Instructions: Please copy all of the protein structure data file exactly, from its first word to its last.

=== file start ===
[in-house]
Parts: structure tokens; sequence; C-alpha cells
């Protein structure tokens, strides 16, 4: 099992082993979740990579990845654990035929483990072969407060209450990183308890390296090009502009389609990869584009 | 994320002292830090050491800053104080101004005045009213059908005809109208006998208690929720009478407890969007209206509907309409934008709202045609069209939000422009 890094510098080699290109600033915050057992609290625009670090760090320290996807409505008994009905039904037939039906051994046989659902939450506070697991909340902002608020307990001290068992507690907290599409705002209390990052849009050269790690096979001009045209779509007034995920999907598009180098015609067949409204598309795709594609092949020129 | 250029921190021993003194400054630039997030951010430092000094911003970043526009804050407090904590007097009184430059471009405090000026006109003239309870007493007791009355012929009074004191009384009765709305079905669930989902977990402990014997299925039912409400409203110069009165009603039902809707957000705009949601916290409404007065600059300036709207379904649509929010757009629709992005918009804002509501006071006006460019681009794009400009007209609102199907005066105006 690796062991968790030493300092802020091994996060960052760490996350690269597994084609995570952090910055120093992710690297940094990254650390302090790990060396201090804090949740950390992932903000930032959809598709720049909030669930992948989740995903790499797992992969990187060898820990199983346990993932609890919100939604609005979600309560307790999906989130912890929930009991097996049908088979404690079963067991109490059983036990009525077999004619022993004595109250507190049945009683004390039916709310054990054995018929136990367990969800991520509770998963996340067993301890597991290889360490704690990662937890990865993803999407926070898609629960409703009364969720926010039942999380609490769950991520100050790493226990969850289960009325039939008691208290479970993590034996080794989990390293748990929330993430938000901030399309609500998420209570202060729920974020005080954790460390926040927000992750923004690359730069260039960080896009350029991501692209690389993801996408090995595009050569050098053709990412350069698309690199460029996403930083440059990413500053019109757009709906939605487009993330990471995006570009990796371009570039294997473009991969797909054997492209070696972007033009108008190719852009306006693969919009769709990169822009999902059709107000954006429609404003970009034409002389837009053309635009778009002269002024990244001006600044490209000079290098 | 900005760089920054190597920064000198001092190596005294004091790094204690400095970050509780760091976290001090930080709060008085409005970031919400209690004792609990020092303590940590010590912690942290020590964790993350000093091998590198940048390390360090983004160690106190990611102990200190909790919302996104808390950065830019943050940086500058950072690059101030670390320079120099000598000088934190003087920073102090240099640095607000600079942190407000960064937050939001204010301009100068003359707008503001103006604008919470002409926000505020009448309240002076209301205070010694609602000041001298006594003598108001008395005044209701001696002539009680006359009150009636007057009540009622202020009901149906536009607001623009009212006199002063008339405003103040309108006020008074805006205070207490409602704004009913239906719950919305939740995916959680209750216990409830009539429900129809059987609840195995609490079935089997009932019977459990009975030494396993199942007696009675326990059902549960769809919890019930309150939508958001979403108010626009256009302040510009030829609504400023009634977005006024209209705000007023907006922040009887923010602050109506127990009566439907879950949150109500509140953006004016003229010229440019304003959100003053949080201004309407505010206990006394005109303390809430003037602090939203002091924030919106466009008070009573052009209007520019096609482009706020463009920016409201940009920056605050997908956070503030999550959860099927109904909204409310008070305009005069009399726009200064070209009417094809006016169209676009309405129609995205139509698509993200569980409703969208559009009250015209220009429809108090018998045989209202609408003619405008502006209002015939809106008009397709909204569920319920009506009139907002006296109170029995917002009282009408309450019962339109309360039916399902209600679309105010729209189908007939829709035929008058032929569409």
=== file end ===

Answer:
[in-house]
Parts: structure tokens; sequence; C-alpha cells
């Protein structure tokens, strides 16, 4: 099992082993979740990579990845654990035929483990072969407060209450990183308890390296090009502009389609990869584009 | 994320002292830090050491800053104080101004005045009213059908005809109208006998208690929720009478407890969007209206509907309409934008709202045609069209939000422009 890094510098080699290109600033915050057992609290625009670090760090320290996807409505008994009905039904037939039906051994046989659902939450506070697991909340902002608020307990001290068992507690907290599409705002209390990052849009050269790690096979001009045209779509007034995920999907598009180098015609067949409204598309795709594609092949020129 | 250029921190021993003194400054630039997030951010430092000094911003970043526009804050407090904590007097009184430059471009405090000026006109003239309870007493007791009355012929009074004191009384009765709305079905669930989902977990402990014997299925039912409400409203110069009165009603039902809707957000705009949601916290409404007065600059300036709207379904649509929010757009629709992005918009804002509501006071006006460019681009794009400009007209609102199907005066105006 690796062991968790030493300092802020091994996060960052760490996350690269597994084609995570952090910055120093992710690297940094990254650390302090790990060396201090804090949740950390992932903000930032959809598709720049909030669930992948989740995903790499797992992969990187060898820990199983346990993932609890919100939604609005979600309560307790999906989130912890929930009991097996049908088979404690079963067991109490059983036990009525077999004619022993004595109250507190049945009683004390039916709310054990054995018929136990367990969800991520509770998963996340067993301890597991290889360490704690990662937890990865993803999407926070898609629960409703009364969720926010039942999380609490769950991520100050790493226990969850289960009325039939008691208290479970993590034996080794989990390293748990929330993430938000901030399309609500998420209570202060729920974020005080954790460390926040927000992750923004690359730069260039960080896009350029991501692209690389993801996408090995595009050569050098053709990412350069698309690199460029996403930083440059990413500053019109757009709906939605487009993330990471995006570009990796371009570039294997473009991969797909054997492209070696972007033009108008190719852009306006693969919009769709990169822009999902059709107000954006429609404003970009034409002389837009053309635009778009002269002024990244001006600044490209000079290098 | 900005760089920054190597920064000198001092190596005294004091790094204690400095970050509780760091976290001090930080709060008085409005970031919400209690004792609990020092303590940590010590912690942290020590964790993350000093091998590198940048390390360090983004160690106190990611102990200190909790919302996104808390950065830019943050940086500058950072690059101030670390320079120099000598000088934190003087920073102090240099640095607000600079942190407000960064937050939001204010301009100068003359707008503001103006604008919470002409926000505020009448309240002076209301205070010694609602000041001298006594003598108001008395005044209701001696002539009680006359009150009636007057009540009622202020009901149906536009607001623009009212006199002063008339405003103040309108006020008074805006205070207490409602704004009913239906719950919305939740995916959680209750216990409830009539429900129809059987609840195995609490079935089997009932019977459990009975030494396993199942007696009675326990059902549960769809919890019930309150939508958001979403108010626009256009302040510009030829609504400023009634977005006024209209705000007023907006922040009887923010602050109506127990009566439907879950949150109500509140953006004016003229010229440019304003959100003053949080201004309407505010206990006394005109303390809430003037602090939203002091924030919106466009008070009573052009209007520019096609482009706020463009920016409201940009920056605050997908956070503030999550959860099927109904909204409310008070305009005069009399726009200064070209009417094809006016169209676009309405129609995205139509698509993200569980409703969208559009009250015209220009429809108090018998045989209202609408003619405008502006209002015939809106008009397709909204569920319920009506009139907002006296109170029995917002009282009408309450019962339109309360039916399902209600679309105010729209189908007939829709035929008058032929569409």